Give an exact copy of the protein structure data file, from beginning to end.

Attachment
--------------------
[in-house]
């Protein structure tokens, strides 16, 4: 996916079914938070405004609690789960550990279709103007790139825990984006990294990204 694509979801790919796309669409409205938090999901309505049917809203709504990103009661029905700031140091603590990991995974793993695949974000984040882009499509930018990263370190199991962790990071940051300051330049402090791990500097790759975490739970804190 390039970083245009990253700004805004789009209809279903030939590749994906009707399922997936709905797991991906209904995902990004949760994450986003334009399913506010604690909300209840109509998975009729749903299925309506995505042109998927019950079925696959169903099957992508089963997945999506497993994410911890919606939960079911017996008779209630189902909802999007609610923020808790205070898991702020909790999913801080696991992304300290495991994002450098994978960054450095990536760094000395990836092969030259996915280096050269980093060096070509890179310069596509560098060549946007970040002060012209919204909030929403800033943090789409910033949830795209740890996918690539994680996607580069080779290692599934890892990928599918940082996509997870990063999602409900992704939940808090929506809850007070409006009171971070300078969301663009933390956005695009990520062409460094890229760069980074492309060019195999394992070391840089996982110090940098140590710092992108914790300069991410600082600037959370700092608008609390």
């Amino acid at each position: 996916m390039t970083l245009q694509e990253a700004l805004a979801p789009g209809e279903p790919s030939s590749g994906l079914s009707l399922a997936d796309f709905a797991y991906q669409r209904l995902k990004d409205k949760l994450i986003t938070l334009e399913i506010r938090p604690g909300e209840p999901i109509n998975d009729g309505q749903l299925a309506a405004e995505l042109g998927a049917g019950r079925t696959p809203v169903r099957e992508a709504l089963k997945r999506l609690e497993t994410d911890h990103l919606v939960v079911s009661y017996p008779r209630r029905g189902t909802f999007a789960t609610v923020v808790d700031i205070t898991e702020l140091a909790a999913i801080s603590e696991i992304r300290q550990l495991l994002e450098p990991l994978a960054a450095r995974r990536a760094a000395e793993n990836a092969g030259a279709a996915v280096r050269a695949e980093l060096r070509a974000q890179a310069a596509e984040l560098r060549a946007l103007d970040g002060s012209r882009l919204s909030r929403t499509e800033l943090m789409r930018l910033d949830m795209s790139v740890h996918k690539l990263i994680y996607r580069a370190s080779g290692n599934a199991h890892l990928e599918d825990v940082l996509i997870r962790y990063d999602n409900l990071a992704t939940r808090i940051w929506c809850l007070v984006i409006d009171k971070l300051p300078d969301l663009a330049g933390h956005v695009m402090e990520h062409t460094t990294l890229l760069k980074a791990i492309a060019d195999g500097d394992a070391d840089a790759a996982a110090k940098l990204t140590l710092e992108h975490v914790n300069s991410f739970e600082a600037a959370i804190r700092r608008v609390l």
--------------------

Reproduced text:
[in-house]
């Protein structure tokens, strides 16, 4: 996916079914938070405004609690789960550990279709103007790139825990984006990294990204 694509979801790919796309669409409205938090999901309505049917809203709504990103009661029905700031140091603590990991995974793993695949974000984040882009499509930018990263370190199991962790990071940051300051330049402090791990500097790759975490739970804190 390039970083245009990253700004805004789009209809279903030939590749994906009707399922997936709905797991991906209904995902990004949760994450986003334009399913506010604690909300209840109509998975009729749903299925309506995505042109998927019950079925696959169903099957992508089963997945999506497993994410911890919606939960079911017996008779209630189902909802999007609610923020808790205070898991702020909790999913801080696991992304300290495991994002450098994978960054450095990536760094000395990836092969030259996915280096050269980093060096070509890179310069596509560098060549946007970040002060012209919204909030929403800033943090789409910033949830795209740890996918690539994680996607580069080779290692599934890892990928599918940082996509997870990063999602409900992704939940808090929506809850007070409006009171971070300078969301663009933390956005695009990520062409460094890229760069980074492309060019195999394992070391840089996982110090940098140590710092992108914790300069991410600082600037959370700092608008609390």
């Amino acid at each position: 996916m390039t970083l245009q694509e990253a700004l805004a979801p789009g209809e279903p790919s030939s590749g994906l079914s009707l399922a997936d796309f709905a797991y991906q669409r209904l995902k990004d409205k949760l994450i986003t938070l334009e399913i506010r938090p604690g909300e209840p999901i109509n998975d009729g309505q749903l299925a309506a405004e995505l042109g998927a049917g019950r079925t696959p809203v169903r099957e992508a709504l089963k997945r999506l609690e497993t994410d911890h990103l919606v939960v079911s009661y017996p008779r209630r029905g189902t909802f999007a789960t609610v923020v808790d700031i205070t898991e702020l140091a909790a999913i801080s603590e696991i992304r300290q550990l495991l994002e450098p990991l994978a960054a450095r995974r990536a760094a000395e793993n990836a092969g030259a279709a996915v280096r050269a695949e980093l060096r070509a974000q890179a310069a596509e984040l560098r060549a946007l103007d970040g002060s012209r882009l919204s909030r929403t499509e800033l943090m789409r930018l910033d949830m795209s790139v740890h996918k690539l990263i994680y996607r580069a370190s080779g290692n599934a199991h890892l990928e599918d825990v940082l996509i997870r962790y990063d999602n409900l990071a992704t939940r808090i940051w929506c809850l007070v984006i409006d009171k971070l300051p300078d969301l663009a330049g933390h956005v695009m402090e990520h062409t460094t990294l890229l760069k980074a791990i492309a060019d195999g500097d394992a070391d840089a790759a996982a110090k940098l990204t140590l710092e992108h975490v914790n300069s991410f739970e600082a600037a959370i804190r700092r608008v609390l």